A further revision, and this is now community wiki because I've made so many errors in answering this question alone that it makes sense.
Although CoreGraphics would prima facie be able to do a 32bit to 16bit conversion for you using something like the following code, it instead reports that "4 integer bits/component; 16 bits/pixel; 3-component color space; kCGImageAlphaPremultipliedLast" is an unsupported parameter combination. So it seems that CoreGraphics can't internally comprehend 4 bits/channel images.
CGColorSpaceRef colourSpace = CGColorSpaceCreateDeviceRGB();
CGDataProviderRef dataProvider = CGDataProviderCreateWithData(NULL, buffer, width*height*4, NULL);
CGImageRef inputImage = CGImageCreate( width, height,
8, 32, width*4,
kCGImageAlphaPremultipliedLast | kCGBitmapByteOrder32Big,
unsigned char *outputImage = (unsigned char *)malloc(width*height*2);
CGContextRef targetContext = CGBitmapContextCreate( outputImage,
colourSpace, kCGImageAlphaPremultipliedLast | kCGBitmapByteOrder32Big);
CGContextDrawImage(targetContext, CGRectMake(0, 0, width, height), inputImage);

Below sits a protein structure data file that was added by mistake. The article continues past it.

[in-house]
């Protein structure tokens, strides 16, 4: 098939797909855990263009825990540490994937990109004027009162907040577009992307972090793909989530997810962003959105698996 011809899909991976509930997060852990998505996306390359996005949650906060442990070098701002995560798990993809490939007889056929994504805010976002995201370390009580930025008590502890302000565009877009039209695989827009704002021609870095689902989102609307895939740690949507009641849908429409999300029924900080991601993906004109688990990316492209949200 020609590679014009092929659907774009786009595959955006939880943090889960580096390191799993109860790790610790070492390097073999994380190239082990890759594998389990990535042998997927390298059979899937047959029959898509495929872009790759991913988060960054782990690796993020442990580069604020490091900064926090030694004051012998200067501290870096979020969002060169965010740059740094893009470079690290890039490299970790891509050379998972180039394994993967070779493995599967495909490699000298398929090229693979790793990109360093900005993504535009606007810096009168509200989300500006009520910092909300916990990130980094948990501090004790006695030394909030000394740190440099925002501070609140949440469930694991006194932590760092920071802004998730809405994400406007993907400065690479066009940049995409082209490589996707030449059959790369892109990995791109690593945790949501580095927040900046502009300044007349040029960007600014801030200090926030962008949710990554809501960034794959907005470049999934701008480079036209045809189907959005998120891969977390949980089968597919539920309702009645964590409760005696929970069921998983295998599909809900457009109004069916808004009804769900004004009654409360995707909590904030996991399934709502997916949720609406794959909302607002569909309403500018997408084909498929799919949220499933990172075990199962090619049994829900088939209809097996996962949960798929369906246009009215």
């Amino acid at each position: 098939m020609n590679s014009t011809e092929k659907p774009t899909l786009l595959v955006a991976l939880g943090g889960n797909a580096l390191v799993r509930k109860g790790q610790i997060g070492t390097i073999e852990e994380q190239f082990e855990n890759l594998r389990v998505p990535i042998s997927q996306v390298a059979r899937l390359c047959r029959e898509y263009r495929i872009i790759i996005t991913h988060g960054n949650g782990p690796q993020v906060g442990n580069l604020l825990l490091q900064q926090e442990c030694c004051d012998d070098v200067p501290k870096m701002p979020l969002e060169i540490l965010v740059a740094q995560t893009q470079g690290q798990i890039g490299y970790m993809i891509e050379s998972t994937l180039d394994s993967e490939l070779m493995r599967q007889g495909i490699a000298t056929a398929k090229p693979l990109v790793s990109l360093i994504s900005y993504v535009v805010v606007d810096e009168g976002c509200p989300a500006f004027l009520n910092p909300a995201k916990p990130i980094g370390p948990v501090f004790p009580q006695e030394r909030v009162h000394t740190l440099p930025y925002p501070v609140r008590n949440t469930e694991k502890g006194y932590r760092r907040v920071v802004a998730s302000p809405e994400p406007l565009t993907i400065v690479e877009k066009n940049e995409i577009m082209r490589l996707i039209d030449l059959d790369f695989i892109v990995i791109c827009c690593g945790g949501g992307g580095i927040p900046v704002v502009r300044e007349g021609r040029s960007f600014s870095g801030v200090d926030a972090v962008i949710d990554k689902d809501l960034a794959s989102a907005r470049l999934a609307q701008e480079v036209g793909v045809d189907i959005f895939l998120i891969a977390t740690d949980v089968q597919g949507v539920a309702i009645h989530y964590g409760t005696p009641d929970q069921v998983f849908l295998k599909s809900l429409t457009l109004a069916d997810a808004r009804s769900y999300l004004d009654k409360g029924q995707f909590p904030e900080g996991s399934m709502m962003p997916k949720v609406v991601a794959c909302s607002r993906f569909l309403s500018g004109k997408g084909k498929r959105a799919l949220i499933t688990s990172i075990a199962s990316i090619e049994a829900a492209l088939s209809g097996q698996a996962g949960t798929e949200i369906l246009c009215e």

/* uplopad outputImage to OpenGL here! */
However, per the documentation:
Supported pixel formats are
and kCVPixelFormatType_32BGRA, except
on iPhone 3G, where the supported
pixel formats are
So for reducing the size of what you receive, you could switch to a YCbCr colour space. As the buffers come back biplanar (ie, all y components for the entire image, then all Cb and Cr components as a separate block), you can upload them as two individual textures to OpenGL and recombine in a shader, assuming you're happy limiting yourself to the 3GS and above, and can afford to spend 2 texture units of the 8 that are available on SGX iOS devices.
YCbCr is a colour space that represents colour as brightness (the Y) and colour (the CbCr) separately. It's been shown empirically that the colour channel can be sampled at a lower frequency than the brightness without anybody being able to tell. The '420' part of the pixel format describes how many Cb and Cr components you get for each 4 Y components — essentially it's telling you that you get one sample of Cb and one of Cr for every four samples of Y. Hence you have a total of six bytes to describe four pixels, for 12 bits/pixel rather than 24 bits/pixel in RGB. That saves you 50% of your storage.
For GL purposes you've potentially incurred an extra cost because it's two uploads rather than one. You're also going to need to use three varyings if you want to avoid dependent texture reads, and I think the SGX is limited to eight of those.